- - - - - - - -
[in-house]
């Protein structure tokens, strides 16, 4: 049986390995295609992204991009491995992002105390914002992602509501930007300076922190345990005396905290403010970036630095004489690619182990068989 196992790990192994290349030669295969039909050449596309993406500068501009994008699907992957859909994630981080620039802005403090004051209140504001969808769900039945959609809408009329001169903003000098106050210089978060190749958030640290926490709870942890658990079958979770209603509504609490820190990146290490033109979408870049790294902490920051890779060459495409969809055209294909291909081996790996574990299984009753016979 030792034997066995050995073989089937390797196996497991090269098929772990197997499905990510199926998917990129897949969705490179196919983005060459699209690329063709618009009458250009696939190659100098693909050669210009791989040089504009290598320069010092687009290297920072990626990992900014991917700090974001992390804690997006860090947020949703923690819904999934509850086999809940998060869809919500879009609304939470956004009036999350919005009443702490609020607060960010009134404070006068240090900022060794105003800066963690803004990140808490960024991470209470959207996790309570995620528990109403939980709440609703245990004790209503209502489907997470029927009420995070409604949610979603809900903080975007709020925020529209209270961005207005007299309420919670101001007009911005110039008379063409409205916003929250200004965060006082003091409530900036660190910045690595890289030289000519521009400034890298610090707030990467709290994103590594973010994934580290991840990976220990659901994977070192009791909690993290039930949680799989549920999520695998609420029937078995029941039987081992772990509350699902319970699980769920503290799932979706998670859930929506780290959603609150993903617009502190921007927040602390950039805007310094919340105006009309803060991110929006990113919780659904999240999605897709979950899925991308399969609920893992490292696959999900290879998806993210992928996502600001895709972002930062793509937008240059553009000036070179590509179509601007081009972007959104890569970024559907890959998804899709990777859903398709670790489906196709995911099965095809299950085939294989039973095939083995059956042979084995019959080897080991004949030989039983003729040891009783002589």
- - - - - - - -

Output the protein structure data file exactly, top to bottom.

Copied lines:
[in-house]
């Protein structure tokens, strides 16, 4: 049986390995295609992204991009491995992002105390914002992602509501930007300076922190345990005396905290403010970036630095004489690619182990068989 196992790990192994290349030669295969039909050449596309993406500068501009994008699907992957859909994630981080620039802005403090004051209140504001969808769900039945959609809408009329001169903003000098106050210089978060190749958030640290926490709870942890658990079958979770209603509504609490820190990146290490033109979408870049790294902490920051890779060459495409969809055209294909291909081996790996574990299984009753016979 030792034997066995050995073989089937390797196996497991090269098929772990197997499905990510199926998917990129897949969705490179196919983005060459699209690329063709618009009458250009696939190659100098693909050669210009791989040089504009290598320069010092687009290297920072990626990992900014991917700090974001992390804690997006860090947020949703923690819904999934509850086999809940998060869809919500879009609304939470956004009036999350919005009443702490609020607060960010009134404070006068240090900022060794105003800066963690803004990140808490960024991470209470959207996790309570995620528990109403939980709440609703245990004790209503209502489907997470029927009420995070409604949610979603809900903080975007709020925020529209209270961005207005007299309420919670101001007009911005110039008379063409409205916003929250200004965060006082003091409530900036660190910045690595890289030289000519521009400034890298610090707030990467709290994103590594973010994934580290991840990976220990659901994977070192009791909690993290039930949680799989549920999520695998609420029937078995029941039987081992772990509350699902319970699980769920503290799932979706998670859930929506780290959603609150993903617009502190921007927040602390950039805007310094919340105006009309803060991110929006990113919780659904999240999605897709979950899925991308399969609920893992490292696959999900290879998806993210992928996502600001895709972002930062793509937008240059553009000036070179590509179509601007081009972007959104890569970024559907890959998804899709990777859903398709670790489906196709995911099965095809299950085939294989039973095939083995059956042979084995019959080897080991004949030989039983003729040891009783002589």